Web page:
Seasoned producer, director, composer and DJ puts out catchy but generic batch of tracks
At the age of 40, Sam Spiegel is continuing to get his feet wet. The journeyman artist has built up an impressive resume over the years, including working with the likes of Kanye West, Lizzo, Sia and others, building an award winning commercial music studio and directing short films and commercials alongside his brother Spike Jonze. And that’s not to mention his solo work. Just this year, Spiegel changed his stage name to Sam I. On his debut release under the name Sam I, Random Shit From the Internet Era, Spiegel brings his accessible and energetic electronic style to the table, but while there are certainly moments of toe-tapping goodness packed into the project, many of its offerings feel generic or repetitive.
Spiegel is no stranger to the world of electronic music, but while the simplistic, familiar sounds on Random Shit From the Internet Era might lend themselves well to one of his commercial earworms, they detract from the novelty and excitement of the album. That’s not to say that Random Shit isn’t worth a listen. On occasion, Spiegel meshes dance, hip-hop and funk influences cohesively to create some compelling mixes. But on the whole, the album suffers from its genericness and repetitiveness.
For example, the track “Perfect” has a clubby feel to it, with its hornlike synthesizers and heavy kicks and claps but its barebones verses and sparse choruses leave much to be desired. The sounds on here aren’t particularly novel and the mix doesn’t have enough excitement to feel so minimalist. “One Last Time” suffers from a similar issue. The track feels like a Flume impersonation, with glitchy, wonky synthesizers, but Spiegel’s mix is not nearly as smooth or full-bodied as the Aussie DJ’s.
Or take the song “Don’t Give Up.” Spiegel swings for the fences with his features, enlisting Busta Rhymes, Vic Mensa and Sia, but they don’t do much to improve on the track’s generic clubby beat. “Champagne” and “Crew” are also plagued by this problem; the two tracks are comparable, built around interesting percussion and muted synths, but both feel familiar and repetitive.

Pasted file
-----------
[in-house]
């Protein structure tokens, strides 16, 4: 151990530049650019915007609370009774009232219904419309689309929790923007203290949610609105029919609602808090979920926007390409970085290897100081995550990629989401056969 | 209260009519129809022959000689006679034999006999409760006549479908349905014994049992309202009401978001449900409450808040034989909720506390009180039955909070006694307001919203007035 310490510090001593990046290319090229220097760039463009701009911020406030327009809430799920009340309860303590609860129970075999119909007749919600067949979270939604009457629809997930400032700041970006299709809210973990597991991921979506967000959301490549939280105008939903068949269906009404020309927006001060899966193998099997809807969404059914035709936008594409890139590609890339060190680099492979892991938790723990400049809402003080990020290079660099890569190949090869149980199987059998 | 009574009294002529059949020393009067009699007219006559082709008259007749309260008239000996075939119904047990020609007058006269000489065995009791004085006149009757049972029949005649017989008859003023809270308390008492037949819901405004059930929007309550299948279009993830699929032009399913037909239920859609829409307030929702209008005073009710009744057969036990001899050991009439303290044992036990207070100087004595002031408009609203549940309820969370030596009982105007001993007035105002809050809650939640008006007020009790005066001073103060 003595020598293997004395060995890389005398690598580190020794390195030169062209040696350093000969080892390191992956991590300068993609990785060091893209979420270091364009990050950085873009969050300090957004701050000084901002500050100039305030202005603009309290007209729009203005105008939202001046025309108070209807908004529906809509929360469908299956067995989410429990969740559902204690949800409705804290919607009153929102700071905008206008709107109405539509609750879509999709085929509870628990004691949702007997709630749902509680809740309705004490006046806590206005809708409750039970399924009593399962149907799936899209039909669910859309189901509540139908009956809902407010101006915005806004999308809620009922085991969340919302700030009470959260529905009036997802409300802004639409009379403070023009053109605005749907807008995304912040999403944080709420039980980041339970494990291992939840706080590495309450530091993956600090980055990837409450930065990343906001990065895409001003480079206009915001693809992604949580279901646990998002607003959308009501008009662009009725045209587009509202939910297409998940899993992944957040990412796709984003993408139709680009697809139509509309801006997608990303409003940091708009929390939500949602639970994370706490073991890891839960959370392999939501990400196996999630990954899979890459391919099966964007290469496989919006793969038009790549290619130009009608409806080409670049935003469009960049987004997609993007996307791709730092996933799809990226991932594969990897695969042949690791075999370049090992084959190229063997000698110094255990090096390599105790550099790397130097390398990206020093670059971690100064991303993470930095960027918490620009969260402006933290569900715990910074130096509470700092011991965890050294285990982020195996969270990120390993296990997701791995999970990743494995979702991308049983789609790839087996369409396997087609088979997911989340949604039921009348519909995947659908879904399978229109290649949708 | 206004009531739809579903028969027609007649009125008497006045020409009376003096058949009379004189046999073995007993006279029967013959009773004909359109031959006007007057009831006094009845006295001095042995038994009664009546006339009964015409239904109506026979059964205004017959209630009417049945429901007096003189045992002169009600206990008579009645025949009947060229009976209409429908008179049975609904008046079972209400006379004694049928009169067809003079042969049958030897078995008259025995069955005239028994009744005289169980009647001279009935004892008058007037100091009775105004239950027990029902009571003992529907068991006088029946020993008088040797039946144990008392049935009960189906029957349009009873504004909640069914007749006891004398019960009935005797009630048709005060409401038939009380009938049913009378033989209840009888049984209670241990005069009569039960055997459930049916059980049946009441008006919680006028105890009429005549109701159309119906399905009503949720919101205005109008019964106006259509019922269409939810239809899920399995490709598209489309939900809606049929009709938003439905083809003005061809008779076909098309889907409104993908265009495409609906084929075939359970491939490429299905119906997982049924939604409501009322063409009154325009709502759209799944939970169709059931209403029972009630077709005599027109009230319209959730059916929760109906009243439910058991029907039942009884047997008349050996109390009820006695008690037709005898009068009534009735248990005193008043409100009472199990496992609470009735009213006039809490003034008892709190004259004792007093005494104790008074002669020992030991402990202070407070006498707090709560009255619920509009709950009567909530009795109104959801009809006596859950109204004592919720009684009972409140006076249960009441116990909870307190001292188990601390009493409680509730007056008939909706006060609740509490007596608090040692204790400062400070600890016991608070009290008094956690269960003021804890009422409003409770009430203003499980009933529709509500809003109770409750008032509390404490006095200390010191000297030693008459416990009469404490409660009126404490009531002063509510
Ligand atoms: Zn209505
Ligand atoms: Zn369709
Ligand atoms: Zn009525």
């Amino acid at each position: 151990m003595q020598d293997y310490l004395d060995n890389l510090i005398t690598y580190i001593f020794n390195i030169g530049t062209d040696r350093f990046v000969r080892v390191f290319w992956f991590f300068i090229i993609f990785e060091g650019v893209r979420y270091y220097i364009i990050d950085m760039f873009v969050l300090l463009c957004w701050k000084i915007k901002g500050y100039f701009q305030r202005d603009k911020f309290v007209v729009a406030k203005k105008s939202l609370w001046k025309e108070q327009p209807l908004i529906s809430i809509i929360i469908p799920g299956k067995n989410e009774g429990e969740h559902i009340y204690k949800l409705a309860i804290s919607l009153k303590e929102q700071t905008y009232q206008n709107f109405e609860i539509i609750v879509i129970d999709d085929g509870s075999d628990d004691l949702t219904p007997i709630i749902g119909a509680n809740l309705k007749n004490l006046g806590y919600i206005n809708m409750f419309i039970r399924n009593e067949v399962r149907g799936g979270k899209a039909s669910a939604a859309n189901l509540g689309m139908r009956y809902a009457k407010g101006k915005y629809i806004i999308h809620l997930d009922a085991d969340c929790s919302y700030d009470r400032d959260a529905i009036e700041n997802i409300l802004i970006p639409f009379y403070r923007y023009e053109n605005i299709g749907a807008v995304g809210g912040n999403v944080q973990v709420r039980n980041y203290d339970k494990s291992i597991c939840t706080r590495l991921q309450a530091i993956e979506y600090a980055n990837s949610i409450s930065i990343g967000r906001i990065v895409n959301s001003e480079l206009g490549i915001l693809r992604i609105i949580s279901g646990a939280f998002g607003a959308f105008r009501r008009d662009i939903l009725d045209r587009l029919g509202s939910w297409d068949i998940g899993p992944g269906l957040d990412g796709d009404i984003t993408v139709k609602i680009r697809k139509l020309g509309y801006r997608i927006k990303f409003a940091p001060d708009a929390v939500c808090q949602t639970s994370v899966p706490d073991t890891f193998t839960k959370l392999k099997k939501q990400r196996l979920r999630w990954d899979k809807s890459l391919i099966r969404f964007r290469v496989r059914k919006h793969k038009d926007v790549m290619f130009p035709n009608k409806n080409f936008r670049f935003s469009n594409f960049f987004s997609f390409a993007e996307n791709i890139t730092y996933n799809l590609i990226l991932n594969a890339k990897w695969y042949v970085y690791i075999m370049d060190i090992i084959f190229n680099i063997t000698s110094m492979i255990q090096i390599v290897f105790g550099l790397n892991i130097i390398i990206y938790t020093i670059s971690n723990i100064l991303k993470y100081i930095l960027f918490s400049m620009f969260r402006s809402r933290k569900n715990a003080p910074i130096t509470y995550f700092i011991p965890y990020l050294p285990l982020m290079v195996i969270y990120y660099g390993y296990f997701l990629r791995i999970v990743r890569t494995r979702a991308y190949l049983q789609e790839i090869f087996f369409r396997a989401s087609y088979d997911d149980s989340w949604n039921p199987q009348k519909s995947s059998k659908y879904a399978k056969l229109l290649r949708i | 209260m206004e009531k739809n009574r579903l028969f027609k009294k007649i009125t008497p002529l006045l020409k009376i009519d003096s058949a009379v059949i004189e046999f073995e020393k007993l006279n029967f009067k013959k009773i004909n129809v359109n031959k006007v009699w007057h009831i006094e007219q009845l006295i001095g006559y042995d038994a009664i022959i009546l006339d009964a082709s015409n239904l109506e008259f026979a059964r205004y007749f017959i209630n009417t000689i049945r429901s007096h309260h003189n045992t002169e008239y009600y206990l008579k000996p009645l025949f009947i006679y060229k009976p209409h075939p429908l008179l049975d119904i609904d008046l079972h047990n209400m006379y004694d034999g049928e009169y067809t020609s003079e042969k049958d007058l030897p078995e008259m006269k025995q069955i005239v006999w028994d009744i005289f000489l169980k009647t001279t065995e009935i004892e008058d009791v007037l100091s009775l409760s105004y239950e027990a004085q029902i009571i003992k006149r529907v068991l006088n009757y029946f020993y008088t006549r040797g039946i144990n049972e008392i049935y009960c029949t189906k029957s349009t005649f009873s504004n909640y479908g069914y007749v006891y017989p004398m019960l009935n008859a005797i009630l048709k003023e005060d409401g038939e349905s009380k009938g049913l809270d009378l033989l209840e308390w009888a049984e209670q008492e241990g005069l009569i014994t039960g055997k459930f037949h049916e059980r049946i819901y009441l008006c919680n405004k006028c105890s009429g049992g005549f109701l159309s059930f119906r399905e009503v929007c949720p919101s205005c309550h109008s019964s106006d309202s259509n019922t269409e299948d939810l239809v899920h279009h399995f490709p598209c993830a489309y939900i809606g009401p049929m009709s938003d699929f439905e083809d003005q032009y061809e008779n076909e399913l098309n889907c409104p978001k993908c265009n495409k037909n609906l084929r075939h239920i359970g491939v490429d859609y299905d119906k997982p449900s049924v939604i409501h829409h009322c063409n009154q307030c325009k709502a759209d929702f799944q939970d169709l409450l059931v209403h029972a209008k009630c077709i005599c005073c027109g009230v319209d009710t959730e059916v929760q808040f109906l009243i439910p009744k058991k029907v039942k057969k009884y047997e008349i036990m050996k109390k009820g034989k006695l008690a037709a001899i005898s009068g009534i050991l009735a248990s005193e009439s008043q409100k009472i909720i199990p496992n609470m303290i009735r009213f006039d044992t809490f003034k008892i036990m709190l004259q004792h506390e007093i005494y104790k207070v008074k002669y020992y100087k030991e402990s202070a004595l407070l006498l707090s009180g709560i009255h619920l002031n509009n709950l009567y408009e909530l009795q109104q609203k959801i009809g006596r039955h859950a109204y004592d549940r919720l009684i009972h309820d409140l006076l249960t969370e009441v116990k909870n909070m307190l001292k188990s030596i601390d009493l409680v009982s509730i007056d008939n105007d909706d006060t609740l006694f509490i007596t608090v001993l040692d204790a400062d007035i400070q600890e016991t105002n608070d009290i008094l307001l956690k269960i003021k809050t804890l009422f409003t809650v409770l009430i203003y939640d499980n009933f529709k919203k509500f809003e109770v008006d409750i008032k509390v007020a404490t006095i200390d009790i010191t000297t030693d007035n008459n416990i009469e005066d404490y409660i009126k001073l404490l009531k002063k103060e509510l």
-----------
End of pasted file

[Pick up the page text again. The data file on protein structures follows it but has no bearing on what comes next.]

That being said, Random Shit From the Internet Era has some sweet highs. For instance, opening track “Goin’ Home” is a bombastic, maximalist techno cut, as Spiegel uses a variety of synthesizers to fill out the mix; glowing, coarse, ringing and video game-like synths can be heard. Combine those with booming percussion, pretty vocal harmonies and instrumental breakdowns, and the result is a memorable album opener.
“Used to Be My Homie” is another highlight, as Freddie Gibbs and BJ the Chicago Kid feature over a smooth beat made up of glowing bells, synthesizers and a glitched out string riff that adds some intrigue to the arrangement. “To WhomIt May Concern,” although it sounds like a sultry take on bubblegum pop, also has enough novelty to grab the attention. Spiegel adds a touch of funk to the track, while Alex Ebert, Theophilus London and Cee-Lo Green form a makeshift chorus on the hook. Speaking of featured artists, Anderson .Paak and Doja Cat lend a hand on the song “20 Below,” fitting nicely into the track’s washed out aesthetic. Dreamy, woozy synthesizers and airy vocals carry the mix on Random Shit’s most laid back offering.
But more often than not, Spiegel struggles to push musical boundaries, and the listener often winds up with tracks like album closer “Ride.” While he achieves a big sound here, it feels messy and a little abrasive. This sounds like Spiegel’s attempt at an epic resolution to the project, but he ultimately falls a bit short, delivering an occasionally emphatic, occasionally clunky song.
There’s no denying Spiegel’s immense and diverse artistic talent, but Random Shit From the Internet Era is largely hit or miss. The tracklist for the project is accessible to a fault and Spiegel doesn’t take many risks, preferring to stick to his guns and focus primarily on catchiness. And while he succeeds on that front, Spiegel doesn’t offer much in the way of ingenuity. There are certainly some memorable moments on the project, but not much that will stick with listeners in the long run.